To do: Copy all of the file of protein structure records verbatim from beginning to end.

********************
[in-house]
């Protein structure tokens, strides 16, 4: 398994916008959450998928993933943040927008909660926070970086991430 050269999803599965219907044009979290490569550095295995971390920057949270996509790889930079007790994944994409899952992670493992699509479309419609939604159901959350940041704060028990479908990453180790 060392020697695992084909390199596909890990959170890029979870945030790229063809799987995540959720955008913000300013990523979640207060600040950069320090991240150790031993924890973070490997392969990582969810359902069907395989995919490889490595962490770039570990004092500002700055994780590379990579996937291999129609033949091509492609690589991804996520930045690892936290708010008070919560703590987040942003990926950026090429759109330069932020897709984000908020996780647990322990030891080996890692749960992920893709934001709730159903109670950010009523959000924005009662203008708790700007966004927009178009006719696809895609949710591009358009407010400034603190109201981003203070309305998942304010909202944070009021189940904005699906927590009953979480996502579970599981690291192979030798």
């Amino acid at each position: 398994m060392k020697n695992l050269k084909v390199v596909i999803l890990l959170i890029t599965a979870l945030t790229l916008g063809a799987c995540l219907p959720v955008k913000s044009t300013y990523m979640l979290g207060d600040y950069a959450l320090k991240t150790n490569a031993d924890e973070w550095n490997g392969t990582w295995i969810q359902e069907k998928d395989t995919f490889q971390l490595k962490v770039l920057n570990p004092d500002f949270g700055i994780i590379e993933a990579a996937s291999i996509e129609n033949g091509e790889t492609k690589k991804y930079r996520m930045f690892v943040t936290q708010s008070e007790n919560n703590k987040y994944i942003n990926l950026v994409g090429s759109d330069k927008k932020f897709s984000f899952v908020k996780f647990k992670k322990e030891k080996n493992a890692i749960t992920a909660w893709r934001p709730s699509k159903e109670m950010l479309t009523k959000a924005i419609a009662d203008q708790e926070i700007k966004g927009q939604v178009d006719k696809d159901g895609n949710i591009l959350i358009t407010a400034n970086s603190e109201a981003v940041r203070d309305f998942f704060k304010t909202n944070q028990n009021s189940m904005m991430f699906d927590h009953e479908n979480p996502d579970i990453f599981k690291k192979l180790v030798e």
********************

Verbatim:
[in-house]
């Protein structure tokens, strides 16, 4: 398994916008959450998928993933943040927008909660926070970086991430 050269999803599965219907044009979290490569550095295995971390920057949270996509790889930079007790994944994409899952992670493992699509479309419609939604159901959350940041704060028990479908990453180790 060392020697695992084909390199596909890990959170890029979870945030790229063809799987995540959720955008913000300013990523979640207060600040950069320090991240150790031993924890973070490997392969990582969810359902069907395989995919490889490595962490770039570990004092500002700055994780590379990579996937291999129609033949091509492609690589991804996520930045690892936290708010008070919560703590987040942003990926950026090429759109330069932020897709984000908020996780647990322990030891080996890692749960992920893709934001709730159903109670950010009523959000924005009662203008708790700007966004927009178009006719696809895609949710591009358009407010400034603190109201981003203070309305998942304010909202944070009021189940904005699906927590009953979480996502579970599981690291192979030798």
């Amino acid at each position: 398994m060392k020697n695992l050269k084909v390199v596909i999803l890990l959170i890029t599965a979870l945030t790229l916008g063809a799987c995540l219907p959720v955008k913000s044009t300013y990523m979640l979290g207060d600040y950069a959450l320090k991240t150790n490569a031993d924890e973070w550095n490997g392969t990582w295995i969810q359902e069907k998928d395989t995919f490889q971390l490595k962490v770039l920057n570990p004092d500002f949270g700055i994780i590379e993933a990579a996937s291999i996509e129609n033949g091509e790889t492609k690589k991804y930079r996520m930045f690892v943040t936290q708010s008070e007790n919560n703590k987040y994944i942003n990926l950026v994409g090429s759109d330069k927008k932020f897709s984000f899952v908020k996780f647990k992670k322990e030891k080996n493992a890692i749960t992920a909660w893709r934001p709730s699509k159903e109670m950010l479309t009523k959000a924005i419609a009662d203008q708790e926070i700007k966004g927009q939604v178009d006719k696809d159901g895609n949710i591009l959350i358009t407010a400034n970086s603190e109201a981003v940041r203070d309305f998942f704060k304010t909202n944070q028990n009021s189940m904005m991430f699906d927590h009953e479908n979480p996502d579970i990453f599981k690291k192979l180790v030798e």